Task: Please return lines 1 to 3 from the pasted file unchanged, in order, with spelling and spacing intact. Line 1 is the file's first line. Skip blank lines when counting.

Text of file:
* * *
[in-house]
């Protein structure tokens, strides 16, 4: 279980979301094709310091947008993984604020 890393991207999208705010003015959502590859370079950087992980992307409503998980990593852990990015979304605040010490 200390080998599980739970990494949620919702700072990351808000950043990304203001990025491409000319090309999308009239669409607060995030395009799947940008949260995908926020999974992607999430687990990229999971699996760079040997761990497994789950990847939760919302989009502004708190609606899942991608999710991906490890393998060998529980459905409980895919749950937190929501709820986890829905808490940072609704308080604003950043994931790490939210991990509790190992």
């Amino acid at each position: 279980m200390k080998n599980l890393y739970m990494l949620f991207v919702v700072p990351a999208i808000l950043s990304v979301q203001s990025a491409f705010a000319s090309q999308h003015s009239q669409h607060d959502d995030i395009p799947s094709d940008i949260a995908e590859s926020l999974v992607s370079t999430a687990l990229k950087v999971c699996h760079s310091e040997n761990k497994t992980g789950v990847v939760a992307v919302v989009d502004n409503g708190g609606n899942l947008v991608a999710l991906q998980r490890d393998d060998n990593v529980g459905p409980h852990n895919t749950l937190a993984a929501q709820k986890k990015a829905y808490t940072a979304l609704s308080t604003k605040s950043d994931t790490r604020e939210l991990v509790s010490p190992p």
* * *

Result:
[in-house]
């Protein structure tokens, strides 16, 4: 279980979301094709310091947008993984604020 890393991207999208705010003015959502590859370079950087992980992307409503998980990593852990990015979304605040010490 200390080998599980739970990494949620919702700072990351808000950043990304203001990025491409000319090309999308009239669409607060995030395009799947940008949260995908926020999974992607999430687990990229999971699996760079040997761990497994789950990847939760919302989009502004708190609606899942991608999710991906490890393998060998529980459905409980895919749950937190929501709820986890829905808490940072609704308080604003950043994931790490939210991990509790190992």
């Amino acid at each position: 279980m200390k080998n599980l890393y739970m990494l949620f991207v919702v700072p990351a999208i808000l950043s990304v979301q203001s990025a491409f705010a000319s090309q999308h003015s009239q669409h607060d959502d995030i395009p799947s094709d940008i949260a995908e590859s926020l999974v992607s370079t999430a687990l990229k950087v999971c699996h760079s310091e040997n761990k497994t992980g789950v990847v939760a992307v919302v989009d502004n409503g708190g609606n899942l947008v991608a999710l991906q998980r490890d393998d060998n990593v529980g459905p409980h852990n895919t749950l937190a993984a929501q709820k986890k990015a829905y808490t940072a979304l609704s308080t604003k605040s950043d994931t790490r604020e939210l991990v509790s010490p190992p």